Bishop found guilty of breaking church law for banning same-sex marriages

William Love – Bishop (regional leader) of Albany, New York, in the US-based Episcopal Church – has been found guilty of breaking his ordination vows and canon (church) law for banning same-sex marriage in his diocese in 2018.

Love is the only bishop in the Episcopal Church – an official branch of the international Anglican Communion, based mostly in the US – to defy a church law that said same-sex marriage should be available in the denomination in all places where it is legal. (Some parts of the Episcopal church are in countries where same-sex marriage is not legal.)

Possible penalties include deposition – in effect, sacking Bishop Love.

An Episcopal church disciplinary panel found Love guilty in an unanimous verdict.

“A separate hearing will be scheduled within the month to discuss the terms of discipline to be carried out,” Love said in a statement.

“Until then, we don’t know what actions will be taken. Whatever the final outcome, it will severely impact not only me and the ministry entrusted to me as Bishop of Albany, but it will also seriously impact the life and ministry of the Diocese.

“I continue to pray that somehow God will use all of this for his purposes.”

Possible penalties include deposition – in effect, sacking Bishop Love.

In his response to the verdict, Love has also asked for prayer. “I want to thank all of you who have been holding me, my family, and the Diocese of Albany up in your thoughts and prayers these past many months. I would ask that you please continue to do so. We appreciate and need those prayers.”

This is the latest of a long chain of events following the Episcopal Church’s appointment of a gay man, Gener Robinson, as a bishop in New Hampshire in 2003, and its official adoption of same-sex marriage rites in 2012. The General Convention Resolution B012 caused many conservative Episcopalians to break  away to form the Anglican Church of North America (ACNA) which upholds traditional marriage.

ACNA is much smaller but growing. The Episcopal Church is steadily declining in numbers. This means the gap between the two is shrinking, David Goodhew and Jeremy Bonner wrote in Living Church magazine: “On any given week in 2013, one could expect to find one member of ACNA at worship, compared to 11 members of TEC, but in 2017 one member of ACNA would be balanced by eight members in TEC.”

Love’s case revolves around the new rule passed at the Episcopal Church’s General Convention in 2018 which said same-sex marriage must be available.

The disciplinary panel ruled that Love could be found guilty because this new rule constituted a revision to the Church’s Book of Common Prayer. This is controversial because the same General Convention voted not to proceed with prayer book revision. The panel disagreed with that and said the “plain language of the resolution” makes it a proposed revision to the Book of Common Prayer, even if it lacks “the magic words” explicitly identifying it as such, according to the Episcopal News Service.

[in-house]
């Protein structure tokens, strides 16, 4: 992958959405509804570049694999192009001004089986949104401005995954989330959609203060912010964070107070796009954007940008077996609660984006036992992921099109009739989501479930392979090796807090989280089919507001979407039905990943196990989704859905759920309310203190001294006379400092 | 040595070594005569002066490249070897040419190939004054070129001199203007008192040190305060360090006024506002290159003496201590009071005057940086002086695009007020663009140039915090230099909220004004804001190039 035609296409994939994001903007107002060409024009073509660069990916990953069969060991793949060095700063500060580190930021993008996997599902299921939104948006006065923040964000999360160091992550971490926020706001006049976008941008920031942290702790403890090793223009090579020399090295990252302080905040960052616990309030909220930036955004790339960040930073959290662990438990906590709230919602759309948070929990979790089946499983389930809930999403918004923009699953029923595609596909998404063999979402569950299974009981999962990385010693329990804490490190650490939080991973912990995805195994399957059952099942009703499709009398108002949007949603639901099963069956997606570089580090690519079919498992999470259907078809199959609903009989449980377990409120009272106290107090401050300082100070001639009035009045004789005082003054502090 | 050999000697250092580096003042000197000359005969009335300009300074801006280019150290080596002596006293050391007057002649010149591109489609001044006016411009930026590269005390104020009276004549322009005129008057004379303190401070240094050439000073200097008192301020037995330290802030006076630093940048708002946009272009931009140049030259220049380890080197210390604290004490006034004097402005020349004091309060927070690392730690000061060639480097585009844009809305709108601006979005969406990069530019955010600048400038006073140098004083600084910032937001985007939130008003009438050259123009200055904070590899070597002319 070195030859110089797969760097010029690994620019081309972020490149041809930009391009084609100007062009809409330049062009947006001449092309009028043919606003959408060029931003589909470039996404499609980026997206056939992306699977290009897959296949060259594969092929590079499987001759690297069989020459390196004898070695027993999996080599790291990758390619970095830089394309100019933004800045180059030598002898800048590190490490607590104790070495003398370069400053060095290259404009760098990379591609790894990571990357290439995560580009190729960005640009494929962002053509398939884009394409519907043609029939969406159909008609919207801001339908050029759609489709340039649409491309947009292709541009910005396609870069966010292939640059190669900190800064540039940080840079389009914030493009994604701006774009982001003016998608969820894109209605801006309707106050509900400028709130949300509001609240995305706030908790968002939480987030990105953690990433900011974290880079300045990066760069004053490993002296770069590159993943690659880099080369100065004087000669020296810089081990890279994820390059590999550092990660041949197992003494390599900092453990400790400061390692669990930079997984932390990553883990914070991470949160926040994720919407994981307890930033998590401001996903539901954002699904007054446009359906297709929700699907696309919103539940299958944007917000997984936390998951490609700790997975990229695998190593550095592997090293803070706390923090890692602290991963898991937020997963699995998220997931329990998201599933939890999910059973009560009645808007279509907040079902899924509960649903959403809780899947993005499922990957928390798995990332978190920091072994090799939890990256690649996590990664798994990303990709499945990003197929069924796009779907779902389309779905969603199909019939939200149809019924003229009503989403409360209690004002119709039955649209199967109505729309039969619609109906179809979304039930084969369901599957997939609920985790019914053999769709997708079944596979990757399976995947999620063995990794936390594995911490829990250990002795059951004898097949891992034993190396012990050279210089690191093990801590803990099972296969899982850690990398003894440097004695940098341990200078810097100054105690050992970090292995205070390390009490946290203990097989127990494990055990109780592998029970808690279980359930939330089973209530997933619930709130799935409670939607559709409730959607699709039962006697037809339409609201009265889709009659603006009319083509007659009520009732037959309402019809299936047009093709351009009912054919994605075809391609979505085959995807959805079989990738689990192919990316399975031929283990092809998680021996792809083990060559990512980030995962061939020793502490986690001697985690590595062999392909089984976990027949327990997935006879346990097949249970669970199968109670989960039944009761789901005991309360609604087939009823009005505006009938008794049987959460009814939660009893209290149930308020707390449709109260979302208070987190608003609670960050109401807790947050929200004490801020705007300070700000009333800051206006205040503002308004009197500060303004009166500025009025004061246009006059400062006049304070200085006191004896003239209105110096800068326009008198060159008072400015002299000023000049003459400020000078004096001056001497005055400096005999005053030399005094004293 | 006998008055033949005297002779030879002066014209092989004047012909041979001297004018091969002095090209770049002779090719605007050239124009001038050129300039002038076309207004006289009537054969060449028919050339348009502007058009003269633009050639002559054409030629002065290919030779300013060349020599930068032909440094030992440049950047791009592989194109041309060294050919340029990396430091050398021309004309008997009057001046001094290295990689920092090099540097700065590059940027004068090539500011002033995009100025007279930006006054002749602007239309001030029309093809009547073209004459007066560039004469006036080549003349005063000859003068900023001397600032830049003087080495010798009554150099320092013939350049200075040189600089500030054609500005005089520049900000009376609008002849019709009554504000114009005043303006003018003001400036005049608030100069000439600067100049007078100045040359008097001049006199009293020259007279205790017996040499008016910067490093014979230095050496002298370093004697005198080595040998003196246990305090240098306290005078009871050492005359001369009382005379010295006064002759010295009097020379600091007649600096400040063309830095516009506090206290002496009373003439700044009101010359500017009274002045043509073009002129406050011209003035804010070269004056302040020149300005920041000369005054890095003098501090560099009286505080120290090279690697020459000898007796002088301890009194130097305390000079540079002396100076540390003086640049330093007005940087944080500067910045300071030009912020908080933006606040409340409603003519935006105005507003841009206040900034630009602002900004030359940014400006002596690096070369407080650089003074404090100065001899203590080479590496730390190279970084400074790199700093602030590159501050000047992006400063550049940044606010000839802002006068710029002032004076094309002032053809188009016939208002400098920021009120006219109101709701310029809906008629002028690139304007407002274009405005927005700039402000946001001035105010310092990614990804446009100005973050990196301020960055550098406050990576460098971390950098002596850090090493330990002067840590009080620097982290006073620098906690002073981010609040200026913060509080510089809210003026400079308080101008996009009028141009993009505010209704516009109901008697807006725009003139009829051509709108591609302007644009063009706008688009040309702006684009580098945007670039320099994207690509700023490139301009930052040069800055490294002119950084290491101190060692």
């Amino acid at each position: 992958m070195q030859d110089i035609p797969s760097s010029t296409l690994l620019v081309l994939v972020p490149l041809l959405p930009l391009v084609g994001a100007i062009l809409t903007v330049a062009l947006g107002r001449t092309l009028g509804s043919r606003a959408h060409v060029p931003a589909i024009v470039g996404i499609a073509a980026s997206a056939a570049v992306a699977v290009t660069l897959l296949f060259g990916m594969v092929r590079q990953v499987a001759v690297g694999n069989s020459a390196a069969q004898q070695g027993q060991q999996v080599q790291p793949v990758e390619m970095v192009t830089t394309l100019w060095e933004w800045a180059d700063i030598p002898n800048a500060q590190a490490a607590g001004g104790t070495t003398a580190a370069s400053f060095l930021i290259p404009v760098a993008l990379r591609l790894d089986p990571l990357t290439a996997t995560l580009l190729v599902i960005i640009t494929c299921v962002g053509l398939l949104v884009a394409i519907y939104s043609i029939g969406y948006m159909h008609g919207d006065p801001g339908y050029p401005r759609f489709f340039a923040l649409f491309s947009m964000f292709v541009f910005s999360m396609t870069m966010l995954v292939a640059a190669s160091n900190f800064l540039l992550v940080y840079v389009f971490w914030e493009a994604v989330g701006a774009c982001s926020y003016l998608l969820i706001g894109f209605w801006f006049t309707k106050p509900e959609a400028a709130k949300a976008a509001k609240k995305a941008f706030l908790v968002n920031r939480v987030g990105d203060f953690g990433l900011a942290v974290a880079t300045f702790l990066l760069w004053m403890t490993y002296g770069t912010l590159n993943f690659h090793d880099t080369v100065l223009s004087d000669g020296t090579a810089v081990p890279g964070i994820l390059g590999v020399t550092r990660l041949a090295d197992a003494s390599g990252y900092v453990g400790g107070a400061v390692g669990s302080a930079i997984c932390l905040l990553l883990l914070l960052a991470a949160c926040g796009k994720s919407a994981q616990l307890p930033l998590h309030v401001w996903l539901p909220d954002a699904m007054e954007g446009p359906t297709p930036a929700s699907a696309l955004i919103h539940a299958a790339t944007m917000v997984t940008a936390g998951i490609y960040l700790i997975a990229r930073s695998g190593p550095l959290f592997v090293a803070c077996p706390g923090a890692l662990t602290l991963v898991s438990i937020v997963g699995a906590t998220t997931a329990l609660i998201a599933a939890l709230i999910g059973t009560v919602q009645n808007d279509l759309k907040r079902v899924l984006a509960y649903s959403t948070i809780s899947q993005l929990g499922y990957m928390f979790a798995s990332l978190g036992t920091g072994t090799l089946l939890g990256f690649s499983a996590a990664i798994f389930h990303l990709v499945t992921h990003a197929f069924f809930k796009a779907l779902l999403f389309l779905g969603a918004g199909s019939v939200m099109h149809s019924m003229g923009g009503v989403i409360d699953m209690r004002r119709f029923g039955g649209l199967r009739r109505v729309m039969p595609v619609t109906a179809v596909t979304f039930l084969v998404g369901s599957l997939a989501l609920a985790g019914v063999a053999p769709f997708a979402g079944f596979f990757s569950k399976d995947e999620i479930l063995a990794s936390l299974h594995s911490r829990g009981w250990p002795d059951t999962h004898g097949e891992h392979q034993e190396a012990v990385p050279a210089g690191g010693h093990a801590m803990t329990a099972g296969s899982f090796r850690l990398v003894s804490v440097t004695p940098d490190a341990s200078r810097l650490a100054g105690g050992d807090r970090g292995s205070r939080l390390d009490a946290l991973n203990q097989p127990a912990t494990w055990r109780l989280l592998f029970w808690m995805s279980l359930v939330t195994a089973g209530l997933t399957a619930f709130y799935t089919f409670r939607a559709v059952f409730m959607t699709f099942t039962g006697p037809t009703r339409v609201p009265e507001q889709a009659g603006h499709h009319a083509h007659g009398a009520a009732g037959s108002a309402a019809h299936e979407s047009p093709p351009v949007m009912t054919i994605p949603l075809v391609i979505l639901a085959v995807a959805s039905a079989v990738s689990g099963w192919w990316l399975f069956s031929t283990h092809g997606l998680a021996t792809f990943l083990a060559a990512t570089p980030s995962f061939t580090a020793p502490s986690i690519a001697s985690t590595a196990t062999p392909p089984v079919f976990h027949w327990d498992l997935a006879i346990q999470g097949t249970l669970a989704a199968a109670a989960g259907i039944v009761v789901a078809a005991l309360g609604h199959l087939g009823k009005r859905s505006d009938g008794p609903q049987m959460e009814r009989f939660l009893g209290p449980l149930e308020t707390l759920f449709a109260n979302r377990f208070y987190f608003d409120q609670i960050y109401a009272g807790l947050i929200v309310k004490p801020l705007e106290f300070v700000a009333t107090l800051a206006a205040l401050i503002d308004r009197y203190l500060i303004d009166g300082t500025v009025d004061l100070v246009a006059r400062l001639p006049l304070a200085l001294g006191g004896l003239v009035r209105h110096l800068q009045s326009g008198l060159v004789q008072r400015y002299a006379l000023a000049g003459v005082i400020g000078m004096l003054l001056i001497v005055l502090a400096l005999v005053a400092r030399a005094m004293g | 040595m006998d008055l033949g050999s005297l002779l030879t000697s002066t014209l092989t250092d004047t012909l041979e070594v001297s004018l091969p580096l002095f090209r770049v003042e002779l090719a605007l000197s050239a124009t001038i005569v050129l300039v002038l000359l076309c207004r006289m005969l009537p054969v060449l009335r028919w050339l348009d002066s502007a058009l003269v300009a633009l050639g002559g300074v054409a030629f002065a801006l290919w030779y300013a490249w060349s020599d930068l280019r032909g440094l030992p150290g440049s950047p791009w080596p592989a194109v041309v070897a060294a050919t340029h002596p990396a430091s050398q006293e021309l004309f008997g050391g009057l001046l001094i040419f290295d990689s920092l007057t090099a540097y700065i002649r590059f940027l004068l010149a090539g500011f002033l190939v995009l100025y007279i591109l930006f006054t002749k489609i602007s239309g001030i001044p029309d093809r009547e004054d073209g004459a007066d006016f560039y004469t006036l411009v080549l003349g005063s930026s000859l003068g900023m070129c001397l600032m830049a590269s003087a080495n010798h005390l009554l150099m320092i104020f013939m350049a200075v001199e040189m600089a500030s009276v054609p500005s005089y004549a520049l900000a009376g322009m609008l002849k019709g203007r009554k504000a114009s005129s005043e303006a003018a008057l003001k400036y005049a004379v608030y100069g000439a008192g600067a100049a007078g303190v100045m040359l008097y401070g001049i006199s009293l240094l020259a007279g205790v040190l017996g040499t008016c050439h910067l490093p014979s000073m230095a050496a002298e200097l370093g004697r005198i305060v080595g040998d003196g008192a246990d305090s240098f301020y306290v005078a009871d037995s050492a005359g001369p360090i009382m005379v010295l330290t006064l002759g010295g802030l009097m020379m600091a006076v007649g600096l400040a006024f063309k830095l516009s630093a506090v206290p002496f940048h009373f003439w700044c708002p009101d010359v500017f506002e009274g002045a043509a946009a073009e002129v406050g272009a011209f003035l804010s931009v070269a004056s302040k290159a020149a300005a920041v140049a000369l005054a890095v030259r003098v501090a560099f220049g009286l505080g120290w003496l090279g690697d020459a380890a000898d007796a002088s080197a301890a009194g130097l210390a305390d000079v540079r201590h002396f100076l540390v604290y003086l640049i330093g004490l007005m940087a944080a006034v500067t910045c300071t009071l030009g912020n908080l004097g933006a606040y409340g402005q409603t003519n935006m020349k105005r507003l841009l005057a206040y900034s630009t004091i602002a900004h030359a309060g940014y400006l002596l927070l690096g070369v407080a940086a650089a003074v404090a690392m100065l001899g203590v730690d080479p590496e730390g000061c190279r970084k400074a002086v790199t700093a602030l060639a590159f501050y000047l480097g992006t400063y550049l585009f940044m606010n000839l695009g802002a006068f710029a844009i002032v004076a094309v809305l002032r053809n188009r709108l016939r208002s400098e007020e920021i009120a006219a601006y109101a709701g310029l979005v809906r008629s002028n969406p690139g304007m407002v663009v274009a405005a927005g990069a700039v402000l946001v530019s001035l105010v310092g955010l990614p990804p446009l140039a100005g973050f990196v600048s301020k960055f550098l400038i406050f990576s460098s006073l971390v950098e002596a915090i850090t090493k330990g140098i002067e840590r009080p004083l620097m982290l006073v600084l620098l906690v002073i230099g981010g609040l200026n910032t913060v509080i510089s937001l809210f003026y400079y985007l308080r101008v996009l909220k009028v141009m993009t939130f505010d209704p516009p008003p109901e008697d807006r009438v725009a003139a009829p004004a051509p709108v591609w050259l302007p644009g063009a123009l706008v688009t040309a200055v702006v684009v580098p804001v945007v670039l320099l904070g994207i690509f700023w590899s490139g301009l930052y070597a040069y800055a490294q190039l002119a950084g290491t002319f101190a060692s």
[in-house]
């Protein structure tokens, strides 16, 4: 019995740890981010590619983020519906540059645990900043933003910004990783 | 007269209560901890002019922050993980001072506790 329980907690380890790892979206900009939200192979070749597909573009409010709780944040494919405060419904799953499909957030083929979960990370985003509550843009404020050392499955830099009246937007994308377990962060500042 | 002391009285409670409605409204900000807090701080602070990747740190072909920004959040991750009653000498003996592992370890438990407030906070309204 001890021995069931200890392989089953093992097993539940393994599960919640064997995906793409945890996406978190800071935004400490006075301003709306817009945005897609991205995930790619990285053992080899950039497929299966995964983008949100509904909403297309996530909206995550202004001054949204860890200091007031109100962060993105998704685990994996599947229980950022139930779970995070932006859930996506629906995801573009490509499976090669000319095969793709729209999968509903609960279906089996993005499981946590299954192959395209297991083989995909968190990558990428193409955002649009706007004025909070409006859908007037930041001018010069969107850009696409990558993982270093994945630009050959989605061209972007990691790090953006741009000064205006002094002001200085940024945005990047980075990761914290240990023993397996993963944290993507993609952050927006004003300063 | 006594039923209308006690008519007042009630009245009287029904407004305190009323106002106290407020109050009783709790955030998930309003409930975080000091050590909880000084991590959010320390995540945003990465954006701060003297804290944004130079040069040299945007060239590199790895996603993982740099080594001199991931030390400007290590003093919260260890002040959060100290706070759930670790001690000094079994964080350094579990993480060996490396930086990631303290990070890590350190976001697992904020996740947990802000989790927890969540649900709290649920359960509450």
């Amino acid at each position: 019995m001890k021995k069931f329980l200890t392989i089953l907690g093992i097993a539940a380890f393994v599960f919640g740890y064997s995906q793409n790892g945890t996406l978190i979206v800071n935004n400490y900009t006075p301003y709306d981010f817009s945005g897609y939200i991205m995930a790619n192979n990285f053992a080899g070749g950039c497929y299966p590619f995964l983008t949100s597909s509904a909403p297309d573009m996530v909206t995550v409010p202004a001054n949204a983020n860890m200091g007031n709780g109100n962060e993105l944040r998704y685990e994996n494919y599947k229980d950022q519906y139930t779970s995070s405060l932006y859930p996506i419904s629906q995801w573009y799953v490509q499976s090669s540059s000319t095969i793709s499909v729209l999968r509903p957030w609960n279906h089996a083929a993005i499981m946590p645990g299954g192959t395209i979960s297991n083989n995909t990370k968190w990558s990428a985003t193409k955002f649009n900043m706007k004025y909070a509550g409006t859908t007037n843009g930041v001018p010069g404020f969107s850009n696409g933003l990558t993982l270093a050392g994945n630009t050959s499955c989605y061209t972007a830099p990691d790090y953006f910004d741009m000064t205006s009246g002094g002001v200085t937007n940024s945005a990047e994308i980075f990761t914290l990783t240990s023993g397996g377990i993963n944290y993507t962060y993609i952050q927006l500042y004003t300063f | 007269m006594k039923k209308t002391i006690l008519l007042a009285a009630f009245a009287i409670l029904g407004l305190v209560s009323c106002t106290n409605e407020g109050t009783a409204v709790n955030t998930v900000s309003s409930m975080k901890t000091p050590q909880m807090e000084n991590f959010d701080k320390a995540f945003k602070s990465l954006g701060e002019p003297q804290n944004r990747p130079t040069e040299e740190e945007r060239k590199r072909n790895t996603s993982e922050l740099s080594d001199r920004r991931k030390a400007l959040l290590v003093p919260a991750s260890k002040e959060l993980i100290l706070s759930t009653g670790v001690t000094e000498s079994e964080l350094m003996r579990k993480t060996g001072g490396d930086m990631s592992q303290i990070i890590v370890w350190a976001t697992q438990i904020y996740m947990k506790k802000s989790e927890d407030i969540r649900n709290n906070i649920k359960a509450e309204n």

The new rule, the disciplinary panel said, is canonical and therefore mandatory. By ignoring this mandate, Love violated church canons and his ordination vows. The panel also refuted Love’s argument that B012 is inconsistent with the Book of Common Prayer (BCP), which still defines marriage as the union of a man and a woman in its catechism and marriage rubrics (rules).

The preface of the marriage rite in the Book of Common Prayer, the panel said, only applies to that particular rite and not the additional rites authorised by General Convention. The rubrics to the catechism describe it as “an outline for instruction” that is “not meant to be a complete statement of belief and practice.” (Editors note: The Episcopal Church uses the term Book of Common Prayer to refer to its 1979 revision. Most Australian Anglicans would use BCP to refer to the 1662 version, which has conservative marriage services within it.)

Love said that to allow same-sex marriages in his diocese would violate his duty to Jesus’ teaching.

There are other conservative Bishops in TEC. They have taken the option provided in the new rule that allows for the asking of other bishops to look after local churches which want to hold same-sex marriages.

But in a letter to his diocese (region) explaining his refusal to follow the new rule in 2018, Love said that to allow same-sex marriages in his diocese would violate his duty to Jesus’ teaching.

“[The new rule’s] stated intent of making liturgies for same-sex marriages available for use in every diocese and parish of the Episcopal Church (where civil law authorises same-sex marriage) is in direct conflict and contradiction to God’s intent for the sacrament of marriage as revealed through Holy Scripture,” wrote Bishop Love in the letter.

“When asked about marriage and divorce, Jesus stated, ‘But from the beginning of creation, ‘God made them male and female. Therefore a man shall leave his father and mother and hold fast to his wife, and the two shall become one flesh.’ What therefore God has joined together let not man separate” (Mark 10:6-9 ESV).

“As the ‘Son of God,’ God incarnate, God – ‘the Word became flesh’ (John 1:14, NIV), it would stand to reason that Jesus would know God’s purpose or intent for marriage.

“Jesus could have allowed for, or made provision for, a wider interpretation of marriage (to include that between two men or two women), but he didn’t.”

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